SS Carpathia Clock

SS Carpathia Clock

Postby Chris Wright on Sun Sep 04, 2011 3:13 pm

I'm attempting to find more information on the clock shown. It's been in my family since the 70s. It belonged to my step-father who was an avid clock collector. The story he told me was that the clock was off the ship being serviced when it was sunk. It's in excellent working condition and as far as I can tell all parts are original.

When he died in 2000. The clock was left to me as by a strange co-incidence I am a distant relative of William McMaster Murdoch. His father and my Great Great Grandfather were cousin's. Many years ago I made a trip up to Colvend to visit with Scott Murdoch who provided a family tree to me with my GG Grandfather noted on it!

Any information anyone can provide would be much appreciated.
http://www.flickr.com/photos/67143582@N03/6113051913/
http://www.flickr.com/photos/67143582@N03/6113592614/
Chris Wright
 
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Re: SS Carpathia Clock

Postby George Behe on Mon Sep 05, 2011 2:58 pm

Hi, intraview.

I don't have any info about your clock, but I just wanted to thank you for posting your photographs here. I think your information and photographs would make an interesting article for the Commutator.

All my best,

George
George Behe
 
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Re: SS Carpathia Clock

Postby Chris Wright on Mon Sep 05, 2011 3:19 pm

Thanks George.

Is it known when Carpathia picked up the RMS designation? I understand SS and RMS are interchangeable and maybe that's why the clock has SS vs RMS or would ships change fittings to RMS as soon as they were granted the status?

Chris.

btw I recently brought the clock back from England to Manhattan where I reside.
Chris Wright
 
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Re: SS Carpathia Clock

Postby Timothy Trower on Mon Sep 05, 2011 7:09 pm

Chris,

Although I can't answer the "when" as to the date that the Carpathia picked up the "RMS" designation, it was not at all unusual for ships to be interchangeably known by the public as "SS" or "RMS" -- so this part of the puzzle isn't of great concern to me.

Typographically, the type face used is period, and the terminal period after the ship's name is also common. If this is a fake, it is a very clever fake indeed; not being a timepiece historian, I'll reserve my thoughts on the age of the clock, face, etc. save to say that it looks like it could well be the real thing.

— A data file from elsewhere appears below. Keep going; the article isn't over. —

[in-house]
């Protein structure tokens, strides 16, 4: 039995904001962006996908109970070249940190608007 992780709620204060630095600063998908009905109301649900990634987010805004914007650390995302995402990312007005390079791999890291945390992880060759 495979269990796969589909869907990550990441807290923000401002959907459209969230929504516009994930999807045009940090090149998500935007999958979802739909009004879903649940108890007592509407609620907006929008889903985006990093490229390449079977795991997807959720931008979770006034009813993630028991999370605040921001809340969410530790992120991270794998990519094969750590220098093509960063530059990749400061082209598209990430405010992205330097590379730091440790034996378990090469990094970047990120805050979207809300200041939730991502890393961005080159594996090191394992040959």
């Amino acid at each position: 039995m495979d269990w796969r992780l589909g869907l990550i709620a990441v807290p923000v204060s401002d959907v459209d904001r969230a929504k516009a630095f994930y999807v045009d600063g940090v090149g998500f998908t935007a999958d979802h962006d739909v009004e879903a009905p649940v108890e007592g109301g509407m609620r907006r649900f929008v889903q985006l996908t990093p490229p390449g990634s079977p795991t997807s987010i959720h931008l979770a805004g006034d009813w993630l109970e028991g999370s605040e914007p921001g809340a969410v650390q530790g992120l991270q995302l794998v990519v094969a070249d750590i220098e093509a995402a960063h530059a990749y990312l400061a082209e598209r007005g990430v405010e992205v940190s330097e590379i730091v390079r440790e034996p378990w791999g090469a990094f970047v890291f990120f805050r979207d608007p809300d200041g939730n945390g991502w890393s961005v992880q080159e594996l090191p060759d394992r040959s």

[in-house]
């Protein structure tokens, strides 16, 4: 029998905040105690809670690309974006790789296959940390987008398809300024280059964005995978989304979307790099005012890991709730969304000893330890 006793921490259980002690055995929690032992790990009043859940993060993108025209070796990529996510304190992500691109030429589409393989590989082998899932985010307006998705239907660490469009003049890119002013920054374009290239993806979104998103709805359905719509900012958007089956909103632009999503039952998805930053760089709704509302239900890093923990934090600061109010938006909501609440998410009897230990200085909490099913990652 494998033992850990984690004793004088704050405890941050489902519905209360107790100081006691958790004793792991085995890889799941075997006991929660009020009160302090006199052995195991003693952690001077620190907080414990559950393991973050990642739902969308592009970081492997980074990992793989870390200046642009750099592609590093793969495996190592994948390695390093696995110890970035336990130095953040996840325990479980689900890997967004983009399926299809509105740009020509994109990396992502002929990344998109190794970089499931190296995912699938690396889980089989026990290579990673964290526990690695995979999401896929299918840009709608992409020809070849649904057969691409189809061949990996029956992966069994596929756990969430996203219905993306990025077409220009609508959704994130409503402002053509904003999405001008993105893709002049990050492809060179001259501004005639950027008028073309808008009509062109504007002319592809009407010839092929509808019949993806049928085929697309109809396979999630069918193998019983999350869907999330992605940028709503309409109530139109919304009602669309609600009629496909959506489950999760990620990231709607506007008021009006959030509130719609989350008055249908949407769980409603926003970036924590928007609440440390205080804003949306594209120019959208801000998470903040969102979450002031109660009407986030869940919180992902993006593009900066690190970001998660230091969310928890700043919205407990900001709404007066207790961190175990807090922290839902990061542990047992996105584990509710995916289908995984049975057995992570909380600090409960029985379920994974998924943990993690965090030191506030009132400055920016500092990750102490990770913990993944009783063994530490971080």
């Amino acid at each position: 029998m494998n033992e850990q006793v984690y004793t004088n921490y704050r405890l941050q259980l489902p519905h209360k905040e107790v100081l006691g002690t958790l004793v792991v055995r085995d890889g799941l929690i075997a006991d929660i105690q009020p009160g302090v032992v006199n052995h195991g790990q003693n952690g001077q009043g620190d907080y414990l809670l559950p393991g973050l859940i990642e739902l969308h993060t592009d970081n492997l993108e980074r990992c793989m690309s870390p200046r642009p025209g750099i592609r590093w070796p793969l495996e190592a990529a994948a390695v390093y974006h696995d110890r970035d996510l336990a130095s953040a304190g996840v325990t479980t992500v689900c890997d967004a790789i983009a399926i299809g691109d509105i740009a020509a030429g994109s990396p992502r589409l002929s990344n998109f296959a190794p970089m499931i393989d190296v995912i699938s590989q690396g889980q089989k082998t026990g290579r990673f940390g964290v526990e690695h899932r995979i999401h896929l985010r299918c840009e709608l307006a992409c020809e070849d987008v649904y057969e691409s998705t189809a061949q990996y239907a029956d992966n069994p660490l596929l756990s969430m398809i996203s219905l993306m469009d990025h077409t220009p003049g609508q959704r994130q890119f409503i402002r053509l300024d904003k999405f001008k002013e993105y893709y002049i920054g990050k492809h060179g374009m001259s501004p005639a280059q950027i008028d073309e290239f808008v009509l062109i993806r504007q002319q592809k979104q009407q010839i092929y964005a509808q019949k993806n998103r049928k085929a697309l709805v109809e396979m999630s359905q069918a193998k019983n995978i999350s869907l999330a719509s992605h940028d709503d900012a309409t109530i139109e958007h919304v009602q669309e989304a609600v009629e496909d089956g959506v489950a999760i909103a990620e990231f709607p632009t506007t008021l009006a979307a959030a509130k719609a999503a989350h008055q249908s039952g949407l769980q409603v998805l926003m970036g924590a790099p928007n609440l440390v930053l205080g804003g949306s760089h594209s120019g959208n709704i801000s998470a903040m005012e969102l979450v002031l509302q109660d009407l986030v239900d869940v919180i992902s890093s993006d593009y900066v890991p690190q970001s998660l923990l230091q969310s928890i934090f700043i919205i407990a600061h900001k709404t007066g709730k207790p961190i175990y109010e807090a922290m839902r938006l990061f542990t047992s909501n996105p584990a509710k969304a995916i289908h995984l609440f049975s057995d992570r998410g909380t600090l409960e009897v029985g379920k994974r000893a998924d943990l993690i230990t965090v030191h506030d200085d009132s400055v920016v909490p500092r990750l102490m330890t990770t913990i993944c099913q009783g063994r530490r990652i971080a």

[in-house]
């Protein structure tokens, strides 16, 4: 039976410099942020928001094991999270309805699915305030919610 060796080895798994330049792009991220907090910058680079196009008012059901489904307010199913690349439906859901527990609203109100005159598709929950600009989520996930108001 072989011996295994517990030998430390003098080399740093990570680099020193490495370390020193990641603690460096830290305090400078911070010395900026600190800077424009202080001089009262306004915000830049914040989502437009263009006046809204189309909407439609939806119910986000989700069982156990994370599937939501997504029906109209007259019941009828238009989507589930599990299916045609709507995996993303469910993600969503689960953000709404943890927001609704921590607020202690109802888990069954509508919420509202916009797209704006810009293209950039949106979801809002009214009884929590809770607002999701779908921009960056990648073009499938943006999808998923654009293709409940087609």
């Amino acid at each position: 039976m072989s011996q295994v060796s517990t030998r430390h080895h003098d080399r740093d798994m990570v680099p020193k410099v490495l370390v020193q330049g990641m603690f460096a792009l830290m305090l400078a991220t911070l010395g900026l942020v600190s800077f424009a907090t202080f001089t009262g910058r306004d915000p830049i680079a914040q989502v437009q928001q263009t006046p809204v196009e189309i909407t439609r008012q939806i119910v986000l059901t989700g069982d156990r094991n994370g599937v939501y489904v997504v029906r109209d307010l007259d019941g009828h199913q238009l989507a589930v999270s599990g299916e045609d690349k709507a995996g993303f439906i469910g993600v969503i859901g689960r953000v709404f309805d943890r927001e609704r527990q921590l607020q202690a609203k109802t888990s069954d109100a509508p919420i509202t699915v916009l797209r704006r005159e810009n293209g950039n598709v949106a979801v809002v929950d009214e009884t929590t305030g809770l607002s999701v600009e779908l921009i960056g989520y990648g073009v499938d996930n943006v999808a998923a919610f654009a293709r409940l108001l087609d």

That said, it makes the observer wonder if this was normal for Cunard to have a commonplace item like a clock emblazoned with the name of a ship. (I don't think that this was at all normal on White Star ships, for instance.) But if other clocks from contemporary Cunard ships can be found to have the ship's name on the face, then that boosts the claim that this might, indeed, come from the Carpathia.

It was somewhat normal for ships used for transport to have fittings stripped before venturing forth as a hospital ship or troop transport; what was the Carpathia sailing as when she was torpedoed? If it can be shown that her fittings were removed before service to the crown, then again, this is a good pointer to the clock being an original.

Are there any notices of the sale of her fittings after the war (as was the case with the sunken Britannic)? Again, this would be a pointer.

Could it have truly been the case that the clock was off of the ship being serviced? It's possible . . . but unfortunately, at over ninety years later (fifty when the clock came into your family), almost impossible to prove.

I'm fascinated by the clock, and hope for your sake that this is a real item as carried on the Carpathia. What a find this is, and I hope that your research finds the final answer.
All the best,

Tim

THSMB Admin -- timtrower@NOSPAMtitanichistoricalsociety.net (just remove the NOSPAM before sending an email).
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